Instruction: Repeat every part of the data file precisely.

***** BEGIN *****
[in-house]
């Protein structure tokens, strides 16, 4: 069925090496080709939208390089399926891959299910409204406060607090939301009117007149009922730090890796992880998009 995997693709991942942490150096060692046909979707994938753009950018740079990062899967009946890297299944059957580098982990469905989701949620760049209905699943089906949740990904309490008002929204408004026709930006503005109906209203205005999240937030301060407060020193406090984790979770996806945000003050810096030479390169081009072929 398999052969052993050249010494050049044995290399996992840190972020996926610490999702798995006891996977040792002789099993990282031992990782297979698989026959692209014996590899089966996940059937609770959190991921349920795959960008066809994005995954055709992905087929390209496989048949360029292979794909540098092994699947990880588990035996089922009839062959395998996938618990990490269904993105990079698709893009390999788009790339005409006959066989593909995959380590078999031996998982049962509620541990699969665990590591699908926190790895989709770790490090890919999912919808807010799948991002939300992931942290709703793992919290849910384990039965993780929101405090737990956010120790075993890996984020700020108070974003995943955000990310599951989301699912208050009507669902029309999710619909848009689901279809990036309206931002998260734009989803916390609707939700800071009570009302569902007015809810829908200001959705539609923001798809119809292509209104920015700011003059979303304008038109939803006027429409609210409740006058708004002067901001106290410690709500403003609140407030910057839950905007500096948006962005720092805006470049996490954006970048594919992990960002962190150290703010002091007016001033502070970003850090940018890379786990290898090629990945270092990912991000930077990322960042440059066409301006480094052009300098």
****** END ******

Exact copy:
[in-house]
């Protein structure tokens, strides 16, 4: 069925090496080709939208390089399926891959299910409204406060607090939301009117007149009922730090890796992880998009 995997693709991942942490150096060692046909979707994938753009950018740079990062899967009946890297299944059957580098982990469905989701949620760049209905699943089906949740990904309490008002929204408004026709930006503005109906209203205005999240937030301060407060020193406090984790979770996806945000003050810096030479390169081009072929 398999052969052993050249010494050049044995290399996992840190972020996926610490999702798995006891996977040792002789099993990282031992990782297979698989026959692209014996590899089966996940059937609770959190991921349920795959960008066809994005995954055709992905087929390209496989048949360029292979794909540098092994699947990880588990035996089922009839062959395998996938618990990490269904993105990079698709893009390999788009790339005409006959066989593909995959380590078999031996998982049962509620541990699969665990590591699908926190790895989709770790490090890919999912919808807010799948991002939300992931942290709703793992919290849910384990039965993780929101405090737990956010120790075993890996984020700020108070974003995943955000990310599951989301699912208050009507669902029309999710619909848009689901279809990036309206931002998260734009989803916390609707939700800071009570009302569902007015809810829908200001959705539609923001798809119809292509209104920015700011003059979303304008038109939803006027429409609210409740006058708004002067901001106290410690709500403003609140407030910057839950905007500096948006962005720092805006470049996490954006970048594919992990960002962190150290703010002091007016001033502070970003850090940018890379786990290898090629990945270092990912991000930077990322960042440059066409301006480094052009300098």